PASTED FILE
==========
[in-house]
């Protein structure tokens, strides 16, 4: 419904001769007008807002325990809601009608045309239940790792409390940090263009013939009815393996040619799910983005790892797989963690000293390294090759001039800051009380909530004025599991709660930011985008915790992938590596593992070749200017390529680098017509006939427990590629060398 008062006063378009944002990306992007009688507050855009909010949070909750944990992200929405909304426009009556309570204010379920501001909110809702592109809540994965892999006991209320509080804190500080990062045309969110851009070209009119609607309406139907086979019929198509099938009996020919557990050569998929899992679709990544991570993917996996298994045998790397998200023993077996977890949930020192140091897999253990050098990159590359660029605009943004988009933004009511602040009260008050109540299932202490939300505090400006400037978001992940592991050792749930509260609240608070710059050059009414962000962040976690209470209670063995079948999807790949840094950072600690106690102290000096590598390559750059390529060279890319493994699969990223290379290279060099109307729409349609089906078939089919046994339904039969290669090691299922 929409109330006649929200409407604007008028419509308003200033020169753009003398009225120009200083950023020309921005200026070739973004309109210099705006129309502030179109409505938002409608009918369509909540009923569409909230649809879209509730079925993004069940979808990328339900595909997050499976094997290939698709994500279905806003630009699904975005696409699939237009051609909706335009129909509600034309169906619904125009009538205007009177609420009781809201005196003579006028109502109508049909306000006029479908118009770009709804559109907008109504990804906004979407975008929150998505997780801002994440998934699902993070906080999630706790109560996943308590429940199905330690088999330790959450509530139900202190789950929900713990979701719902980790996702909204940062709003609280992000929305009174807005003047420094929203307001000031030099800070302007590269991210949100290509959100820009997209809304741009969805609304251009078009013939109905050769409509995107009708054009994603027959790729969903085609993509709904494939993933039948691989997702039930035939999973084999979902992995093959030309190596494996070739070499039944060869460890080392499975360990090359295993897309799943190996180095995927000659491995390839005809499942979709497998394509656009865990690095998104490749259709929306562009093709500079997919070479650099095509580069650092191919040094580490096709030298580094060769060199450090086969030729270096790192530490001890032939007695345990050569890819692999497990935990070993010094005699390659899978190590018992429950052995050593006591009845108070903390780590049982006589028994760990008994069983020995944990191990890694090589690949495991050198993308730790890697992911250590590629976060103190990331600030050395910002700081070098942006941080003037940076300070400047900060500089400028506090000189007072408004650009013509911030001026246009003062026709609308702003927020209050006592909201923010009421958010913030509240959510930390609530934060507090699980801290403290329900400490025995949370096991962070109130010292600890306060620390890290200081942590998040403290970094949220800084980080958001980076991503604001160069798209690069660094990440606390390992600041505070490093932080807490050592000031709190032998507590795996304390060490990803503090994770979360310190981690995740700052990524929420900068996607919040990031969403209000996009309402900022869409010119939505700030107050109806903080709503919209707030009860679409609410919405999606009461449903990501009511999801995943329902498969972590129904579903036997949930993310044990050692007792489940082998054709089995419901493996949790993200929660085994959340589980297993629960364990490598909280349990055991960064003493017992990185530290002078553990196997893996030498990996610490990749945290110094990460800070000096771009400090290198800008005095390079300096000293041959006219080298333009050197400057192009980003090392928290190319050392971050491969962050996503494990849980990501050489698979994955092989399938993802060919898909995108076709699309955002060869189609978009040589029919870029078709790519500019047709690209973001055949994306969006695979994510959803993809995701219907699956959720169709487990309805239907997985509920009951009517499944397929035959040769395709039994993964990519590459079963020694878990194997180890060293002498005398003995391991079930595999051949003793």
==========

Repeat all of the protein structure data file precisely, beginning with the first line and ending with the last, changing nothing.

[in-house]
């Protein structure tokens, strides 16, 4: 419904001769007008807002325990809601009608045309239940790792409390940090263009013939009815393996040619799910983005790892797989963690000293390294090759001039800051009380909530004025599991709660930011985008915790992938590596593992070749200017390529680098017509006939427990590629060398 008062006063378009944002990306992007009688507050855009909010949070909750944990992200929405909304426009009556309570204010379920501001909110809702592109809540994965892999006991209320509080804190500080990062045309969110851009070209009119609607309406139907086979019929198509099938009996020919557990050569998929899992679709990544991570993917996996298994045998790397998200023993077996977890949930020192140091897999253990050098990159590359660029605009943004988009933004009511602040009260008050109540299932202490939300505090400006400037978001992940592991050792749930509260609240608070710059050059009414962000962040976690209470209670063995079948999807790949840094950072600690106690102290000096590598390559750059390529060279890319493994699969990223290379290279060099109307729409349609089906078939089919046994339904039969290669090691299922 929409109330006649929200409407604007008028419509308003200033020169753009003398009225120009200083950023020309921005200026070739973004309109210099705006129309502030179109409505938002409608009918369509909540009923569409909230649809879209509730079925993004069940979808990328339900595909997050499976094997290939698709994500279905806003630009699904975005696409699939237009051609909706335009129909509600034309169906619904125009009538205007009177609420009781809201005196003579006028109502109508049909306000006029479908118009770009709804559109907008109504990804906004979407975008929150998505997780801002994440998934699902993070906080999630706790109560996943308590429940199905330690088999330790959450509530139900202190789950929900713990979701719902980790996702909204940062709003609280992000929305009174807005003047420094929203307001000031030099800070302007590269991210949100290509959100820009997209809304741009969805609304251009078009013939109905050769409509995107009708054009994603027959790729969903085609993509709904494939993933039948691989997702039930035939999973084999979902992995093959030309190596494996070739070499039944060869460890080392499975360990090359295993897309799943190996180095995927000659491995390839005809499942979709497998394509656009865990690095998104490749259709929306562009093709500079997919070479650099095509580069650092191919040094580490096709030298580094060769060199450090086969030729270096790192530490001890032939007695345990050569890819692999497990935990070993010094005699390659899978190590018992429950052995050593006591009845108070903390780590049982006589028994760990008994069983020995944990191990890694090589690949495991050198993308730790890697992911250590590629976060103190990331600030050395910002700081070098942006941080003037940076300070400047900060500089400028506090000189007072408004650009013509911030001026246009003062026709609308702003927020209050006592909201923010009421958010913030509240959510930390609530934060507090699980801290403290329900400490025995949370096991962070109130010292600890306060620390890290200081942590998040403290970094949220800084980080958001980076991503604001160069798209690069660094990440606390390992600041505070490093932080807490050592000031709190032998507590795996304390060490990803503090994770979360310190981690995740700052990524929420900068996607919040990031969403209000996009309402900022869409010119939505700030107050109806903080709503919209707030009860679409609410919405999606009461449903990501009511999801995943329902498969972590129904579903036997949930993310044990050692007792489940082998054709089995419901493996949790993200929660085994959340589980297993629960364990490598909280349990055991960064003493017992990185530290002078553990196997893996030498990996610490990749945290110094990460800070000096771009400090290198800008005095390079300096000293041959006219080298333009050197400057192009980003090392928290190319050392971050491969962050996503494990849980990501050489698979994955092989399938993802060919898909995108076709699309955002060869189609978009040589029919870029078709790519500019047709690209973001055949994306969006695979994510959803993809995701219907699956959720169709487990309805239907997985509920009951009517499944397929035959040769395709039994993964990519590459079963020694878990194997180890060293002498005398003995391991079930595999051949003793």